In our ‘what is…’ series we’re taking things back to basics! From phonics to decoding, blending and more, we’re going to break things down and give you our expert advice on each area, to help answer any questions you may have around teaching reading.
A phoneme is the smallest unit of sound in a word. For example, the word ‘cat’ has three phonemes: /k/ /a/ and /t/. The word ‘stick’ has 4 phonemes: /s/ /t/ /i/ and /k/. The word ‘grow’ has three phonemes: /g/ /r/ and /oe/.
The English writing system is based on roughly 44 phonemes. This depends on pronunciation. These phonemes are represented by 26 letters of the alphabet which are used and reused in different combinations. The framework which categorises English spellings according to 44 phonemes is called the English Alphabetic Code.
What do we need to know about English phonemes?
In English a phoneme can be:
- Represented by one letter as in the word ‘c a t’.
- Represented by two letters as in the word ‘sh i p’.
- Represented by three letters as in the word ‘n igh t’.
- Represented by four letters as in the word ‘d ough’.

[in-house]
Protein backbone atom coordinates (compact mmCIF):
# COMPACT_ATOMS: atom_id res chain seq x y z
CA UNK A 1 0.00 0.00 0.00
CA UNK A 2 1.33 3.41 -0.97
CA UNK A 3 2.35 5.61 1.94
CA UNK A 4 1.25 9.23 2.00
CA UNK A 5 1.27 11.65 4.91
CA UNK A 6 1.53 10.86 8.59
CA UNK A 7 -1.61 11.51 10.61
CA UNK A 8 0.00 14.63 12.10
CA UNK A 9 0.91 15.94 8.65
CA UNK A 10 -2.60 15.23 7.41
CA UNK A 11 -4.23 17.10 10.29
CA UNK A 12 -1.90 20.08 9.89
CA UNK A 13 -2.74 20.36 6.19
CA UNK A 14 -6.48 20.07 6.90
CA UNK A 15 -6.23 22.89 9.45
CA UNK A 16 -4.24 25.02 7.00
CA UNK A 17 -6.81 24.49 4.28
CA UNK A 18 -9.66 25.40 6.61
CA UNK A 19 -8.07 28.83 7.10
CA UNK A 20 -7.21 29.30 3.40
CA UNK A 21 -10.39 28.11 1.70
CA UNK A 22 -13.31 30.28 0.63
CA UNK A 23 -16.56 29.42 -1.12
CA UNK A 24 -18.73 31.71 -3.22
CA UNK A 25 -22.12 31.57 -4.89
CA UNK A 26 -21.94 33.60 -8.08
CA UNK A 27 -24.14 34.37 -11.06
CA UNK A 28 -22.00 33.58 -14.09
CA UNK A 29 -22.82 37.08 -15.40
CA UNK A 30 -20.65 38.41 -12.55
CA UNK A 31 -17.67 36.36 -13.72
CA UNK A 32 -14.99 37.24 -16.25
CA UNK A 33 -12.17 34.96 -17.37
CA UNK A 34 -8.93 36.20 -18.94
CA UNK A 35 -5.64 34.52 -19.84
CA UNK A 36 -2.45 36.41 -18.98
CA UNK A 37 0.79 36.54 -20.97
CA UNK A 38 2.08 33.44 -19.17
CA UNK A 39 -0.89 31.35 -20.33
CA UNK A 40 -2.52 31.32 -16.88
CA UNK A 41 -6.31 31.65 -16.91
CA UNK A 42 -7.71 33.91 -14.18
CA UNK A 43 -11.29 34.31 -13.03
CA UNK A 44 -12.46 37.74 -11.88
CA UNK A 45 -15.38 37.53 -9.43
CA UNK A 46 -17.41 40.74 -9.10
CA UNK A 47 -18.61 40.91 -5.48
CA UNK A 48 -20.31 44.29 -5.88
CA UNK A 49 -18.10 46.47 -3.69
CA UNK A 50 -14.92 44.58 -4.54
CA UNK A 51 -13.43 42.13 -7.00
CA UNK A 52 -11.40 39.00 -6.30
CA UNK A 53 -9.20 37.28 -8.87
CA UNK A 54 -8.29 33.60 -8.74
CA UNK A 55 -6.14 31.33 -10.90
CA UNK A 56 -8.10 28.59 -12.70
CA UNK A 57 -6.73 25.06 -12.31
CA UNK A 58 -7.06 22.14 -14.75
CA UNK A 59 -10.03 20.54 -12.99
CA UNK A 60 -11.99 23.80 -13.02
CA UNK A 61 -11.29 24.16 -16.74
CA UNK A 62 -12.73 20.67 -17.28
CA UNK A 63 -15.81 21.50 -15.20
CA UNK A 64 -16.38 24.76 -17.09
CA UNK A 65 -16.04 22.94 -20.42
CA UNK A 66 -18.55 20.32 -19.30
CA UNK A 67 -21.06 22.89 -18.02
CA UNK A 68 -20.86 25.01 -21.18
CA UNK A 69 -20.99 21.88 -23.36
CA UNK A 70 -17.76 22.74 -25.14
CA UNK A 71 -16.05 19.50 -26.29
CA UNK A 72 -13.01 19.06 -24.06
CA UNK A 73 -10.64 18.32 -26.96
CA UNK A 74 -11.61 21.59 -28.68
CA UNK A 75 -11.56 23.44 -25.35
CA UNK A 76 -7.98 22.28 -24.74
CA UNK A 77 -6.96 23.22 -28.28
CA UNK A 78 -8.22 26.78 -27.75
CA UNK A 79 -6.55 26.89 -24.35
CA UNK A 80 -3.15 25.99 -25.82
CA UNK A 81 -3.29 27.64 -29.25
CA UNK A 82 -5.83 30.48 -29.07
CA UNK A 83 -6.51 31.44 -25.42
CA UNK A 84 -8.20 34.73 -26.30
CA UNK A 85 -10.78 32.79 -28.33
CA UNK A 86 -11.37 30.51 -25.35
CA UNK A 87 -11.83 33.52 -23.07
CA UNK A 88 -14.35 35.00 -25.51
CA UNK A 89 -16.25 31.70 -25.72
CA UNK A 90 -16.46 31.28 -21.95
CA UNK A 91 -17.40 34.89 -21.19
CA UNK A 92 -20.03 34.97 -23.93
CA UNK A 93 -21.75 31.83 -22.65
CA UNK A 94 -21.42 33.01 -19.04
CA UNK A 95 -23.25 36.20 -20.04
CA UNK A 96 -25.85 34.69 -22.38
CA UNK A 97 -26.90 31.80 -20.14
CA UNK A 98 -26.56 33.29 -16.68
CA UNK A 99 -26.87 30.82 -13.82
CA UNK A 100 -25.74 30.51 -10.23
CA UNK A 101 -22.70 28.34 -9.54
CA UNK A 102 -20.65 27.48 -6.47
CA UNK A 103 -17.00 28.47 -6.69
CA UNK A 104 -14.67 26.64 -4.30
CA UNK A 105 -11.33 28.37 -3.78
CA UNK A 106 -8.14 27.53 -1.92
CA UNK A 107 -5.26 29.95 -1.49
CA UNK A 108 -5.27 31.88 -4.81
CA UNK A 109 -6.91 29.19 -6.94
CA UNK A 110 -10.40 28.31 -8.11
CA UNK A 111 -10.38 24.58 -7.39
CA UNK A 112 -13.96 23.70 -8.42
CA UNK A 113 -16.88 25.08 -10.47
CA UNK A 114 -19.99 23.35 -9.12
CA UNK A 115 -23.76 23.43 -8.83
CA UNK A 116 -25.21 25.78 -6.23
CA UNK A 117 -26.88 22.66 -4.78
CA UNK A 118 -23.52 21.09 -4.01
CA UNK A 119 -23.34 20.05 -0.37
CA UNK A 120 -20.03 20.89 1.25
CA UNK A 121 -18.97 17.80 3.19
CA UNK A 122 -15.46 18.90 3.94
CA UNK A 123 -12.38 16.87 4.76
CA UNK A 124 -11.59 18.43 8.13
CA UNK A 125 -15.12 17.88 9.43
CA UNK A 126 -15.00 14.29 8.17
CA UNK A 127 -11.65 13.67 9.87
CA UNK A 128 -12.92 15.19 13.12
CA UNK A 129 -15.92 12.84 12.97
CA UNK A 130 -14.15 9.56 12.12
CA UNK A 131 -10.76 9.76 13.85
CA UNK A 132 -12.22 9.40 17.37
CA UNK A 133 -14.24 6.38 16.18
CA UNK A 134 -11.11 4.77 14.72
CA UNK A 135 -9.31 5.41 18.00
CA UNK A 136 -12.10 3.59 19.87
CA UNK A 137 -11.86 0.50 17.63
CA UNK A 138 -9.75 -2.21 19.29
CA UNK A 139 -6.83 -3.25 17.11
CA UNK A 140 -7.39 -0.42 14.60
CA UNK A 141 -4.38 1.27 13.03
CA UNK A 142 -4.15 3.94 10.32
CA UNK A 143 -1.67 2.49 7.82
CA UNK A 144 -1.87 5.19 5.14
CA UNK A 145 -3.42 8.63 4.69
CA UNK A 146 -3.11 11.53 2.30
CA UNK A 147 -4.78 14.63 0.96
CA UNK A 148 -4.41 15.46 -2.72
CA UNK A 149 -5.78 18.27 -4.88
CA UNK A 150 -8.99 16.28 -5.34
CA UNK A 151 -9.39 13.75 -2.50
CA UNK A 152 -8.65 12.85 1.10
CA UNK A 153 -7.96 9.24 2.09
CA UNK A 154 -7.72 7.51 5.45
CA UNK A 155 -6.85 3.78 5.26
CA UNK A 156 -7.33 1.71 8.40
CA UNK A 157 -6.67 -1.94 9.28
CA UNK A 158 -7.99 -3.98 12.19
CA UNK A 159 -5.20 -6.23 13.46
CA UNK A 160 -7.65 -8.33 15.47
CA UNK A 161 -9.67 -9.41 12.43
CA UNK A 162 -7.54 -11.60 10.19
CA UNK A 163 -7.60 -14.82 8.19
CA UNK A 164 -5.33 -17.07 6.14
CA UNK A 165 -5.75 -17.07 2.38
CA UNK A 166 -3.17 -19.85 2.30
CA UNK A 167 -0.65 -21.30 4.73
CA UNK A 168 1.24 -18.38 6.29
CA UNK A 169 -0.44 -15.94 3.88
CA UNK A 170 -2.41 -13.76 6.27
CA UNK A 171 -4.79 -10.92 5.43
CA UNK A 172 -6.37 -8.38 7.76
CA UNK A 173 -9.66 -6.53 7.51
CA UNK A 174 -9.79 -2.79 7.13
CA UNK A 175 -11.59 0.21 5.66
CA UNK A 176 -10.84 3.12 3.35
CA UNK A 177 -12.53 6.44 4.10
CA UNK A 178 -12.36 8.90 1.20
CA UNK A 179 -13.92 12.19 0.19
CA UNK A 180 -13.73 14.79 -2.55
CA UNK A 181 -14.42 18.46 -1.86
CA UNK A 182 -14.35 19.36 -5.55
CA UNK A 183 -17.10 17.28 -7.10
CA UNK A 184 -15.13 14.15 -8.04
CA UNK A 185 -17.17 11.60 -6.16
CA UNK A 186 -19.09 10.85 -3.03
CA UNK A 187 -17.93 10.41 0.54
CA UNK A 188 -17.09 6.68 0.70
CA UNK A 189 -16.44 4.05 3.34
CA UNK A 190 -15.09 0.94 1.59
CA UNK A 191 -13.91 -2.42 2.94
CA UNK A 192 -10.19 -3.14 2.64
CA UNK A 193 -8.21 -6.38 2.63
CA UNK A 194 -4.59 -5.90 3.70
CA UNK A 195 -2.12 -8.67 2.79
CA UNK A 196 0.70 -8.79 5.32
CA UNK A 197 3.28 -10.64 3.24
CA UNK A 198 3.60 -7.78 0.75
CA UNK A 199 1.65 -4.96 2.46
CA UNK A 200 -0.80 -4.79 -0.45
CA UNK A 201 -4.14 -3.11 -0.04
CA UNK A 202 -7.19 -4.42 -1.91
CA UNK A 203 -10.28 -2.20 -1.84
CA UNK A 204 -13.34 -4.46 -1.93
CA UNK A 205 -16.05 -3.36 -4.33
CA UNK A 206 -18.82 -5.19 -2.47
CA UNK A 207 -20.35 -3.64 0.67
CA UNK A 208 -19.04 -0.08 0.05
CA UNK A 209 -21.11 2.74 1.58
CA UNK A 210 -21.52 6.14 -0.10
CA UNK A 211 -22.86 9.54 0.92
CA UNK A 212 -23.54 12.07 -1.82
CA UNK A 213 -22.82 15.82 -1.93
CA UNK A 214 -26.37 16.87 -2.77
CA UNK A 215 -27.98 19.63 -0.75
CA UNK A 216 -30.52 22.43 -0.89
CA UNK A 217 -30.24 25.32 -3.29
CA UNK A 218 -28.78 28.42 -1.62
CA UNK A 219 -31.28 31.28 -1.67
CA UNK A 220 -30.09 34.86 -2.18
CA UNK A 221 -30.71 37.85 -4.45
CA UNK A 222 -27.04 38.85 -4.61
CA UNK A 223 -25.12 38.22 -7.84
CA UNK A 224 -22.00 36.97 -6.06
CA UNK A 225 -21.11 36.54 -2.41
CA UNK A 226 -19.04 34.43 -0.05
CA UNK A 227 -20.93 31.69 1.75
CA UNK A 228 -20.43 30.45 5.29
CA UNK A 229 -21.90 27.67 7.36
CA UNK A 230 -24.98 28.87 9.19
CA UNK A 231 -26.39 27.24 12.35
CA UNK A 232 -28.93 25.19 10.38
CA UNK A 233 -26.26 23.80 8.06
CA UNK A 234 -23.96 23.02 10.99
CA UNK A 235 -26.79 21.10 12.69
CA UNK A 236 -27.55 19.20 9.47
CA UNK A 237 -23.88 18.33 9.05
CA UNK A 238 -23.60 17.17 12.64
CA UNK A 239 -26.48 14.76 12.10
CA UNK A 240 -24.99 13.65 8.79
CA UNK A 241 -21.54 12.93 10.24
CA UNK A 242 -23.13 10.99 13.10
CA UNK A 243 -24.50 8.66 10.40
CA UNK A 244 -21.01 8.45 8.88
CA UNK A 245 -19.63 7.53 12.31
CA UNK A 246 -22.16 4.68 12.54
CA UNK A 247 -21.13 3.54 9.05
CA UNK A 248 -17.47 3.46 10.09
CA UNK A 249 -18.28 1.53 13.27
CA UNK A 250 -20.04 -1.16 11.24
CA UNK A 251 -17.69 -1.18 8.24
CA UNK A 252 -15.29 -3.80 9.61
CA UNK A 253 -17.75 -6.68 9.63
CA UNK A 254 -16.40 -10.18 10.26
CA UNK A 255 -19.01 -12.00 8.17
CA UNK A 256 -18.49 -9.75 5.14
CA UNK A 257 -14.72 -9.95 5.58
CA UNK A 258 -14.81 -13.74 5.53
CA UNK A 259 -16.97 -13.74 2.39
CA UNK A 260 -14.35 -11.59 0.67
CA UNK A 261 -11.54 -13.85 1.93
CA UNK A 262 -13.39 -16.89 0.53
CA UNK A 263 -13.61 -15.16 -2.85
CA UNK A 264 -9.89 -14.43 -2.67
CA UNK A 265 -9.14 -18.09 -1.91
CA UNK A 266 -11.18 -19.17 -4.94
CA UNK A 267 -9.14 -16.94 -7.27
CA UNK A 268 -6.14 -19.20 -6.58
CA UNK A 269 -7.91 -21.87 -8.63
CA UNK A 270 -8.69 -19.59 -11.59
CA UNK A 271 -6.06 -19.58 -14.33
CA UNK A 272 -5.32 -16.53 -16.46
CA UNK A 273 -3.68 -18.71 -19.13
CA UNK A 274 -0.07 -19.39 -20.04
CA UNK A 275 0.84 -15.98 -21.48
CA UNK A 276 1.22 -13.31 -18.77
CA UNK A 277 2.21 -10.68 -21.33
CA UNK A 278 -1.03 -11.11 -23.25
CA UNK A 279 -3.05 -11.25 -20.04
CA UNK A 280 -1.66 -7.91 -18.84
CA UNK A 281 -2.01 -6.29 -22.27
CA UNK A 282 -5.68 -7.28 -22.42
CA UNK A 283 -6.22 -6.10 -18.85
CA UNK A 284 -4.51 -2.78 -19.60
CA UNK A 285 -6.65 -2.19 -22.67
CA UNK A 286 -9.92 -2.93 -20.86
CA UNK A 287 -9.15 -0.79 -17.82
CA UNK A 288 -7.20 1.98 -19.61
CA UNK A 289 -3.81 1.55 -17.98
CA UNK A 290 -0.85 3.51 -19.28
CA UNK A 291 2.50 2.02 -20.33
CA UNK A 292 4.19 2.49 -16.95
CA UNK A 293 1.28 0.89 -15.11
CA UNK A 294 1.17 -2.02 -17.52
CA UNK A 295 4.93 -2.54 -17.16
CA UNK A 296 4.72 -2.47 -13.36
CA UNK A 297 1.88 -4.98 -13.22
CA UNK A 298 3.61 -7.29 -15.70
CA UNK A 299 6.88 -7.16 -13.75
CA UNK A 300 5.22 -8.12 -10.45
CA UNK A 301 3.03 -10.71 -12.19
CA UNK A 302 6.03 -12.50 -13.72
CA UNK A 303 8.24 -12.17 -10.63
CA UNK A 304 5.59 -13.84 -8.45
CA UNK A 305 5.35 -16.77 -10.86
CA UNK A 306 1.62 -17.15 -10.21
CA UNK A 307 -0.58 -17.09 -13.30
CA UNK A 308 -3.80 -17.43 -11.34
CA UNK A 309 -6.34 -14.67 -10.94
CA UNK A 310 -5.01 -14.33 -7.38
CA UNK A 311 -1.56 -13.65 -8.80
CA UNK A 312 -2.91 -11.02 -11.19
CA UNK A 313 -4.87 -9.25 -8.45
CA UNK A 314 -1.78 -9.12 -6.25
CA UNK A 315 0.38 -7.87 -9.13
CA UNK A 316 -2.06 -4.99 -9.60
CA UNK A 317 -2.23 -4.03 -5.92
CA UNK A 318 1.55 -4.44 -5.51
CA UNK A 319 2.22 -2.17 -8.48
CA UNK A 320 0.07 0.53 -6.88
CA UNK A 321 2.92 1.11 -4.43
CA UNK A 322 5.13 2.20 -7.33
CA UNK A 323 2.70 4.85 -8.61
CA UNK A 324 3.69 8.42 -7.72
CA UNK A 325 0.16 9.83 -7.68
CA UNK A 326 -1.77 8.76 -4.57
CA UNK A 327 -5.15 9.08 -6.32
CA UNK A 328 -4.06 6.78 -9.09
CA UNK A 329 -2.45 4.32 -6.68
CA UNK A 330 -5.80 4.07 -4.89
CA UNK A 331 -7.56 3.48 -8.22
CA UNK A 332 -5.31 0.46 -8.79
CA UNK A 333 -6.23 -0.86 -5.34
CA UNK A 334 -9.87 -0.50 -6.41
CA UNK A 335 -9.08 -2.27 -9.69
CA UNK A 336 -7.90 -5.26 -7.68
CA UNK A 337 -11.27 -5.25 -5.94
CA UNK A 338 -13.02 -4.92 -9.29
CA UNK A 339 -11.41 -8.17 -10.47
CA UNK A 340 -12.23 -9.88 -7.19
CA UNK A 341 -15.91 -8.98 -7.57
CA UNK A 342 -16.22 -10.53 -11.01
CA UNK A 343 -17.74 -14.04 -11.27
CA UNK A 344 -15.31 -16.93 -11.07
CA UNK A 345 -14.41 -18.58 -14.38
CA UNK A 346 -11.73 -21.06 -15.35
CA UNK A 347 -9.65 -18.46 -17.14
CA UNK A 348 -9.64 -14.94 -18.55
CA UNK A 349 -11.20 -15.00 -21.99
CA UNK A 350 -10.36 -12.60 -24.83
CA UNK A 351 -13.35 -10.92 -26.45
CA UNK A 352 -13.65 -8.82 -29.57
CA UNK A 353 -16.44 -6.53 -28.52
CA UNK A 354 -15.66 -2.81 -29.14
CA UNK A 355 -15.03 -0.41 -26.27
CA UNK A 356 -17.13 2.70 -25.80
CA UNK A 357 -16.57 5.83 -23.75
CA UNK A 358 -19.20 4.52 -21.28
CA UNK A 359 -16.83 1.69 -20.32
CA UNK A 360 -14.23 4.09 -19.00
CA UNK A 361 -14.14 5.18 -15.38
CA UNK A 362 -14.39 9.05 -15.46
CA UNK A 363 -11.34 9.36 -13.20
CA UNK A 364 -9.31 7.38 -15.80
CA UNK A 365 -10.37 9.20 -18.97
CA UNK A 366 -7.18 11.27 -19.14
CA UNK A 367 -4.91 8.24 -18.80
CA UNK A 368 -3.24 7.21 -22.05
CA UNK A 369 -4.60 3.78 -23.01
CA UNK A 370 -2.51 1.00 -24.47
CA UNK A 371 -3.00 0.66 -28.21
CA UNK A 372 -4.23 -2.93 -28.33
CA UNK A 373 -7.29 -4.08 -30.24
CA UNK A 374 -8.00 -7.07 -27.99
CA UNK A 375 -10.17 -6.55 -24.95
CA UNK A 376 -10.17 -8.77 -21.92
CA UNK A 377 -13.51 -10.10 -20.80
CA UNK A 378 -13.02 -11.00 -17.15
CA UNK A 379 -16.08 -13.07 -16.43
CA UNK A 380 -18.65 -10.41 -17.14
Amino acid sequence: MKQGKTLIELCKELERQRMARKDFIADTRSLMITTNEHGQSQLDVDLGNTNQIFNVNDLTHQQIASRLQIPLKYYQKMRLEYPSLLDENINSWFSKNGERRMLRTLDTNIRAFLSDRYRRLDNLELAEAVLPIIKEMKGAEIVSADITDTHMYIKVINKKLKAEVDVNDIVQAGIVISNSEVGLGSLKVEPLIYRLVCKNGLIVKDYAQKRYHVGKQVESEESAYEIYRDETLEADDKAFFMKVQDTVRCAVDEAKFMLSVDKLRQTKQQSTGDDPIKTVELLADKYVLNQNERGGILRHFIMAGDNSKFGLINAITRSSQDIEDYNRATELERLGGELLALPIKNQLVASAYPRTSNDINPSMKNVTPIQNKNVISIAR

- Phonemes can be spelled in different ways. For example, the phoneme /ee/ can be spelled in several ways: bee, seat, he, field, funny, key, etc.
Why is this important?
Phonemes are the building blocks of our writing system. When children learn to read, they are taught how to sound out the letters that represent phonemes in words. They need to learn the sound/letter correspondences so they can recall the phonemes at speed as they blend the sounds into words. This is called decoding.
When beginner readers learn to spell, they need to sound out the phonemes in a word, e.g., /d/ /o/ /g/ and represent each phoneme with a letter. This is called encoding or spelling.